Jonathan Lee is an artist from Boston, MA, who has been making music for the last fourteen years. He recently released his first solo effort entitled These Were For You, which revolves around guitar, vocals and melancholy. I’ve said it before that if you’re going to make three or more songs of nothing else than acoustic guitar and vocals you better figure out how to keep things interesting. It’s usually a guaranteed recipe for people checking out if you aren’t killing it. These Were For You contains some solid songwriting but Lee does not introduce enough variation from song to song to keep you completely engaged from beginning to end. I found myself having the most appreciation for his music by sporadically listening to a song or two rather than sitting through all six songs in one sitting
There is nothing wrong with recording yourself in this day and age. Lee does a decent job but there a couple of things that should be pointed out. If there ever were a case of using a pop filter this would be it. Throughout the entirety of the EP you hear pops from his pronunciation, which could have been avoided.
The other issue is that the frequencies from his guitar mask some essential frequency from his vocals making it hard to understand the lyrics. I won’t go into detail but I will say this could have been fixed by properly EQing the low mids. While we are on the subject of recording I thought that some of the tracks might have benefited from double tracking the vocals. It’s a proven technique that artists like Sufjan Steven and Elliot Smith (whom Lee sounds similar to) have implemented on plenty of their songs.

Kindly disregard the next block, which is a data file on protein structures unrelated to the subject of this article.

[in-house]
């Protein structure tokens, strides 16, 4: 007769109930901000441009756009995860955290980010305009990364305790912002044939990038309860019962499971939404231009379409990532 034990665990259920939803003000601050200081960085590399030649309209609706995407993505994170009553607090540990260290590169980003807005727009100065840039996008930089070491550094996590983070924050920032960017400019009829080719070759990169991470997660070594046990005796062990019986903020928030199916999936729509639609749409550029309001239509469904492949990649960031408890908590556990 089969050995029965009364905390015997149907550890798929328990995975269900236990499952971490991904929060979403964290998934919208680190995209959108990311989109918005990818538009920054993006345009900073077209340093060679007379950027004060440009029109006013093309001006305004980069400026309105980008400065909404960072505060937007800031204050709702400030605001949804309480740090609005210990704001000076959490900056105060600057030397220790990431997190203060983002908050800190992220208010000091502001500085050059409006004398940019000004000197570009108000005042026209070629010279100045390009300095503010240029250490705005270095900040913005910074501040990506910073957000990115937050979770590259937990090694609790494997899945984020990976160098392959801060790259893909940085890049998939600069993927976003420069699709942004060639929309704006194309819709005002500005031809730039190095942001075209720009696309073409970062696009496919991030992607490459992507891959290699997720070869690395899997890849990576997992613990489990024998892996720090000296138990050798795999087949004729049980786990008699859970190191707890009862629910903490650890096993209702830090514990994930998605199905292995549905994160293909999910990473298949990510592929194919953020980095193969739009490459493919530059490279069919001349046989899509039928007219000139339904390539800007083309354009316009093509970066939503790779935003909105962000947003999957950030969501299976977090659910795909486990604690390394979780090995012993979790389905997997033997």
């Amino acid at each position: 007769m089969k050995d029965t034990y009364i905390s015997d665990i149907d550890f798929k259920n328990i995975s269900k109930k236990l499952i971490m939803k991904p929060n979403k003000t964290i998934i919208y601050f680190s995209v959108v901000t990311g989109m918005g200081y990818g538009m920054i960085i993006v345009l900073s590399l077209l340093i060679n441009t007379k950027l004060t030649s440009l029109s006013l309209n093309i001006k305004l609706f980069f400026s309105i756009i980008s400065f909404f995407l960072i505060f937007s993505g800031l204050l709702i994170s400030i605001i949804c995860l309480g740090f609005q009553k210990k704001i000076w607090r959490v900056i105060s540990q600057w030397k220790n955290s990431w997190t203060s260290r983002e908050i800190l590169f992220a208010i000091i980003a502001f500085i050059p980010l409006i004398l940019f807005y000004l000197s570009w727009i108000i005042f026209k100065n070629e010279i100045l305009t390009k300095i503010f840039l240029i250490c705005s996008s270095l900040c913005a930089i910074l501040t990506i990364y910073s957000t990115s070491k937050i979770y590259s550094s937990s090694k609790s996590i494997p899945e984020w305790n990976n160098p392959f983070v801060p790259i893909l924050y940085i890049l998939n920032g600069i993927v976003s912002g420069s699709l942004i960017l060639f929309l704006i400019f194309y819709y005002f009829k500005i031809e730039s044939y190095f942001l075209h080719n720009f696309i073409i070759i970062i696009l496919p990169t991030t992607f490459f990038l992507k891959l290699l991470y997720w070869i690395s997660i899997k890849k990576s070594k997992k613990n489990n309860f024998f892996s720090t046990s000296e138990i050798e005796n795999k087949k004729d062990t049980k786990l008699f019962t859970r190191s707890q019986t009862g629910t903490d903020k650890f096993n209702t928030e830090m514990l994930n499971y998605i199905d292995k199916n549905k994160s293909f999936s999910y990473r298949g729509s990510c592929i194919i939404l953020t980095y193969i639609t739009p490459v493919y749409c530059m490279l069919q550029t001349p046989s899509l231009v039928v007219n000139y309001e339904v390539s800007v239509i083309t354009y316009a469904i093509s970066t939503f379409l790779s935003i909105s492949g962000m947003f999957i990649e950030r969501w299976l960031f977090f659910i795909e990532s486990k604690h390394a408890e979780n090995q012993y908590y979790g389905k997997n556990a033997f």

The EP starts with “The Banks” which revolves around basic chord progressions and melancholy vocals. That being said Lee pulls off inventive fills throughout some parts in the song. Lee has a good, warm voice - it’s a shame I was having such a hard time making out the lyrics. “Am I Special” and “Feathers” sound like Weezer unplugged while “The Darkness” is arguably the highlight.
Truth be told Lee will have need more than luck to be competitive with other artists who have a similar style like The Tallest Man on Earth and Sufjan Stevens. He has some innate talent but upping his game in terms of production and offering more than basic chords strummed on an acoustic guitar will probably have to come in to play if he hopes to be on the level of the aforementioned artists.
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